Grid-based Layouts. Image Lists
Grids consisting of images or cards (image and text grouped together) are very common in Material design. Let’s take a look at some examples:
This grid is made of items that have no hierarchy. All of the equal size, arranged in a symmetrical pattern. This is how Metalshub, a metals trading platform, displays the goods that they work with. Standard image grid is the most common layout for a large number of pictures.
The woven image list sets a regular grid without cutting the images to the same format, like when the lists are created by users and therefore have to be flexible with different formats. It works great in the case of Keen, a Google's experimental product that allows users to create their own curated sets of materials.
Keen is a great example of how Material Design adjusts to fit modern trends and get an instant “cool” look. How do they do it? Use only black minimalistic typography, no theme colors. Set the focus on the content: use a modular grid of bright images. Add a strip of running text. Done. The style reminds of a trendy online media website for the younger generation.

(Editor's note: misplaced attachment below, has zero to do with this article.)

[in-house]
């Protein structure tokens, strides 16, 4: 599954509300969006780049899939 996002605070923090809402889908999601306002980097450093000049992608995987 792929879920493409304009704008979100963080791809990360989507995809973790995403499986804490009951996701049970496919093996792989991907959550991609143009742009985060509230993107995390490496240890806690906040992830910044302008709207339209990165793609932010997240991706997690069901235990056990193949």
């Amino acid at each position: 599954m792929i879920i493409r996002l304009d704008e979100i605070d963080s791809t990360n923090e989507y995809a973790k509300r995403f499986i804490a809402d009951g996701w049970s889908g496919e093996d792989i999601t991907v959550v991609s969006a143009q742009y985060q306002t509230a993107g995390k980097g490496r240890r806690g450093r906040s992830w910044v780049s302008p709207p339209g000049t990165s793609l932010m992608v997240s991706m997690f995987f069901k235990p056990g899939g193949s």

Masonry is also a grid of images with different formats, but unlike woven image list, the distance between the images is the same, and only the width or height is pre-set. The elements are set like bricks. Take a look at how Keep, Google service of notes, arranges separate notes into a scrollable grid.
Image lists can have a vertical or horizontal scroll. Horizontal scroll is typically used for devices with touch screens. All the ones above are vertical, as the most common option. The following example is interesting: a vertical grid that can scroll horizontally.
Here on Google Arts & Culture, the images are scrolled in direction from left to the right. The website is not made particularly for gadgets with touch screens, but the horizontal orientation makes perfect sense when the images are arranged in chronological order.